"Queensferry has the second highest vehicle crime rates per 1,000 residents across North Wales. The Shotton Higher 2 area has been identified as persistently and disproportionately contributing to burglary crime rates. Both LSOAs meet one or more of the Safer Streets 4 benchmarks.

"However, the issues identified in Deeside do not mean that I don’t recognise the importance of tackling crime in Flint and Holywell. I am sure you appreciate that they are both towns that I know well and are important to me, both from my previous role as a councillor on Flintshire County Council, but also personally through many longstanding family connections.

The Leader: Andy Dunbobbin is Labour\\\'s candidate to be North Wales Police and Crime Commissioner
Pic: Andy Dunbobbin (clear for use by all partners)

PIC: Andy Dunbobbin.

"Only a matter of weeks ago, I visited Ysgol Treffynnon in Holywell to learn more about how money seized from criminals is helping fund the Success for Life project. This initiative uses martial arts to teach important life skills to children in schools, and the visit enabled me to meet the team involved, to see how the funding has been invested and how the project engages with young people in the Holywell area.

"The project received £2,500 from my Your Community, Your Choice fund to help pay for course materials and an instructor and engaging with young people with the aim of tacking ASB is at the heart of projects like this. Moreover, earlier this year I did a walk around in Holywell to learn more about the situation in the town with local councillors and to see how we might better tackle incidents of poor behaviour there.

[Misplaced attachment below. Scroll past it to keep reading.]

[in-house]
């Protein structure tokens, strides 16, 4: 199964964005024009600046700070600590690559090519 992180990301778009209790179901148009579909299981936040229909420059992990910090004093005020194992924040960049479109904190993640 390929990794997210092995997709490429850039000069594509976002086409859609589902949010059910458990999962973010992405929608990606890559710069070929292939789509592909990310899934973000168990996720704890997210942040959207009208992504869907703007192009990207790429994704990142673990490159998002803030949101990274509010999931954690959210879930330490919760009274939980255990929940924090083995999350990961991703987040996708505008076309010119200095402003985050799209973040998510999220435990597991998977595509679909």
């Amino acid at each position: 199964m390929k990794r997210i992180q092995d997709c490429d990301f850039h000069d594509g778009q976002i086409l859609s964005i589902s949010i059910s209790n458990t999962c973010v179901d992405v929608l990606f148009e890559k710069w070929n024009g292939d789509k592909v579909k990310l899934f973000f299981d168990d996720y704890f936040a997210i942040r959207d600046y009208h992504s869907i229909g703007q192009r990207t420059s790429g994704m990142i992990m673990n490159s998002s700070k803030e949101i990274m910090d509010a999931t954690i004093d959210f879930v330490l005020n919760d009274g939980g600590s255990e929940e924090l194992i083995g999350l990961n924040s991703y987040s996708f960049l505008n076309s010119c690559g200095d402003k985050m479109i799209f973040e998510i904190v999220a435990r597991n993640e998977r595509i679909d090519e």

"Not only that, but elsewhere in Delyn in January, I visited Parkfields Community Centre in Mold following a spate of unacceptable anti-social behaviour at the facility. I met the centre’s management committee members, local PCSOs, and local councillors to discuss a way forward in combatting this behaviour. I also met with Bagillt Community Council in March alongside North Wales Police colleagues to discuss policing matters in that community.

"Independently of your letter I recently requested, and received, reports from the local police regarding anti-social behaviour issues in Flint in areas around Henry Taylor Street and New Roskell Square. The information I received reassured me that issues around ASB are very much on the radar of both the neighbourhood policing team and district Inspector in Flint.

"I must underline that all areas of North Wales are important to me as Police and Crime Commissioner and the inference in social media posts that I have seen that I favour certain areas over others due to me living nearby is completely incorrect and something that I refute most strongly.

"Looking forward to future rounds of Safer Streets Funding, I commit to working again with local authorities such as Flintshire (who were supportive of the bid and its focus this time round), local third sector groups, and others, to make sure as many towns and areas are recognised as possible."